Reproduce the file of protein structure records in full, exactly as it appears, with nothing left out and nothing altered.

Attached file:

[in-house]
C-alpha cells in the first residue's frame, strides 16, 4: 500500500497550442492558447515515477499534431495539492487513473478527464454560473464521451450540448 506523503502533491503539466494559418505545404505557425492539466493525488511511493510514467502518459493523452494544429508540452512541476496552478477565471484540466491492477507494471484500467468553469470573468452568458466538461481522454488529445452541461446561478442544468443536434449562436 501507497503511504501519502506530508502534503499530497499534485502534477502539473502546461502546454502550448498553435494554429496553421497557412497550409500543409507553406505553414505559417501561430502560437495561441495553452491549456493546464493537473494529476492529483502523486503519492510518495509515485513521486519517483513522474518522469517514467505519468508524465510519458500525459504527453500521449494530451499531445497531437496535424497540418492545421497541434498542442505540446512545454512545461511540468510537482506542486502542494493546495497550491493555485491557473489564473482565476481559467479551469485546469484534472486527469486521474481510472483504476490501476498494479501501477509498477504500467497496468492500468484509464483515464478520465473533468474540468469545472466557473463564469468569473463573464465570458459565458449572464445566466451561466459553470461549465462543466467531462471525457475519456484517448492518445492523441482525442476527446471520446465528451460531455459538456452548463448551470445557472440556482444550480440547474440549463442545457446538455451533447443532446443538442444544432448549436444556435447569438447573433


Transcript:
[in-house]
C-alpha cells in the first residue's frame, strides 16, 4: 500500500497550442492558447515515477499534431495539492487513473478527464454560473464521451450540448 506523503502533491503539466494559418505545404505557425492539466493525488511511493510514467502518459493523452494544429508540452512541476496552478477565471484540466491492477507494471484500467468553469470573468452568458466538461481522454488529445452541461446561478442544468443536434449562436 501507497503511504501519502506530508502534503499530497499534485502534477502539473502546461502546454502550448498553435494554429496553421497557412497550409500543409507553406505553414505559417501561430502560437495561441495553452491549456493546464493537473494529476492529483502523486503519492510518495509515485513521486519517483513522474518522469517514467505519468508524465510519458500525459504527453500521449494530451499531445497531437496535424497540418492545421497541434498542442505540446512545454512545461511540468510537482506542486502542494493546495497550491493555485491557473489564473482565476481559467479551469485546469484534472486527469486521474481510472483504476490501476498494479501501477509498477504500467497496468492500468484509464483515464478520465473533468474540468469545472466557473463564469468569473463573464465570458459565458449572464445566466451561466459553470461549465462543466467531462471525457475519456484517448492518445492523441482525442476527446471520446465528451460531455459538456452548463448551470445557472440556482444550480440547474440549463442545457446538455451533447443532446443538442444544432448549436444556435447569438447573433